Yankees Could Have Had Daniel Bard for $2 Million After Drafting Him in 2003 The Yankees certainly aren't an organization afraid to throw money around for players. In January, they signed set-up man Rafael Soriano to a three-year, $35 million deal.

As WEEI.com's Alex Speier points out, though, they weren't willing to give Daniel Bard $2 million, when they drafted him in 2003, so Bard instead went on to the University of North Carolina. After that, he was drafted by the Red Sox.

"I think I told them I wanted $2 million, and if it happens, great," Bard said, according to WEEI. "They never even made an offer. I think they would have. But they knew I was geared towards going to college."

As a senior in high school, Bard, armed with a fastball in the mid-90s, was regarded as one of the premier prospects in the country. He was also selected as the North Carolina Gatorade Player of the Year.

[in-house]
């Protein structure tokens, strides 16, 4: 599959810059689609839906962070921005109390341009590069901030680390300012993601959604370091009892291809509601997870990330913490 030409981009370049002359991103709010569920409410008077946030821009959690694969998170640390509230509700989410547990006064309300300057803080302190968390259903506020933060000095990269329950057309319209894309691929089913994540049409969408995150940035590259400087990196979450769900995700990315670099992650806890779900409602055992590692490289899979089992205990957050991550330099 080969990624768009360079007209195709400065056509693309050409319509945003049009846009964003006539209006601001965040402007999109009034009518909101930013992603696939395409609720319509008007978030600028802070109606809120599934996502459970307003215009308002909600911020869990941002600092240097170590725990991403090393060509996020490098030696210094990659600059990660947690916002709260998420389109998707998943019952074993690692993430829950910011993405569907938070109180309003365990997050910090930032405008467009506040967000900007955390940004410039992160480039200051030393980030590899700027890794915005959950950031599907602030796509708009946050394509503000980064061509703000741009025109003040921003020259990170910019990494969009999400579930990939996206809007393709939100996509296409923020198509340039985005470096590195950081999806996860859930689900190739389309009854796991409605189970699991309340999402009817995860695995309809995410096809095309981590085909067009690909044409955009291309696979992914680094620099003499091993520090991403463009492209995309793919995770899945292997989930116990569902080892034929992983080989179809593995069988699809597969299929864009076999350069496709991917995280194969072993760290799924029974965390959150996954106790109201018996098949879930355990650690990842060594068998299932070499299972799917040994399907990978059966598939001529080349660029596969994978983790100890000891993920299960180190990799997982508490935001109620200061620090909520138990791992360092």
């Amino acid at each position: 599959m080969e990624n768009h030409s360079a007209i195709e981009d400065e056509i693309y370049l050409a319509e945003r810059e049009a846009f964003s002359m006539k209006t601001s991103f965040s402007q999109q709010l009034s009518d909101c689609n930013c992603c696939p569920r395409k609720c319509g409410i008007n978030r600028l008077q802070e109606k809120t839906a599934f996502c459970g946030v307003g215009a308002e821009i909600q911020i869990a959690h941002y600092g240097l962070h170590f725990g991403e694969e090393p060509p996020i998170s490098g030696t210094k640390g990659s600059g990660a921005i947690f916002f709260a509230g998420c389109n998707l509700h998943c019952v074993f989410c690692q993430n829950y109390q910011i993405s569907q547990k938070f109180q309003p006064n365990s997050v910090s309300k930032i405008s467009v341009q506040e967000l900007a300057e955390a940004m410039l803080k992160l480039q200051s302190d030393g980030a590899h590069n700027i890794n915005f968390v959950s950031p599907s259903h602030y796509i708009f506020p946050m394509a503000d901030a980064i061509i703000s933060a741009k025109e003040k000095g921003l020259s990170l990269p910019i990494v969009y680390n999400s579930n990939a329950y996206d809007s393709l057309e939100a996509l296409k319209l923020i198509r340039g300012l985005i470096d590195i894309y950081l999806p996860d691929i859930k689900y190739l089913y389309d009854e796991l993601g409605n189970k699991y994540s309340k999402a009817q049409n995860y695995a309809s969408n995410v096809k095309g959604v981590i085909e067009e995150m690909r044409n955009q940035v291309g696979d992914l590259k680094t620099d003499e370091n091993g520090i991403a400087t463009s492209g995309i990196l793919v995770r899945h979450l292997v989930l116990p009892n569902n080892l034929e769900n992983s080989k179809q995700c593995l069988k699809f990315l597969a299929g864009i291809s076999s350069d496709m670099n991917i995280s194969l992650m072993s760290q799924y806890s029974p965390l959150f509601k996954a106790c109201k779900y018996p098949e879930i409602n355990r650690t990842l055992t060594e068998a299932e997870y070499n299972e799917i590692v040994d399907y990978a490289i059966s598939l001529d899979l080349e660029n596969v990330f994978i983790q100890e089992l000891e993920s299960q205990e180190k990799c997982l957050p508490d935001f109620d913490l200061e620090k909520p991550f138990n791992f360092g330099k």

His college coach, Mike Fox, was glad to work with the right-hander and prepare him for the pros.

"I can remember the first time he threw a bullpen session for us," Fox said. "All I kept thinking was, 'Gosh, I'm glad he didn't sign. Gosh, I'm glad he didn't sign. I'm glad he's in my program.'"

After college, the Red Sox drafted Bard with the No. 28 pick giving the flame-thrower a $1.55 million signing bonus.

In 73 appearances last season for Boston, Bard had 32 holds, good for first in the AL, with a 1.93 ERA and 1.00 WHIP.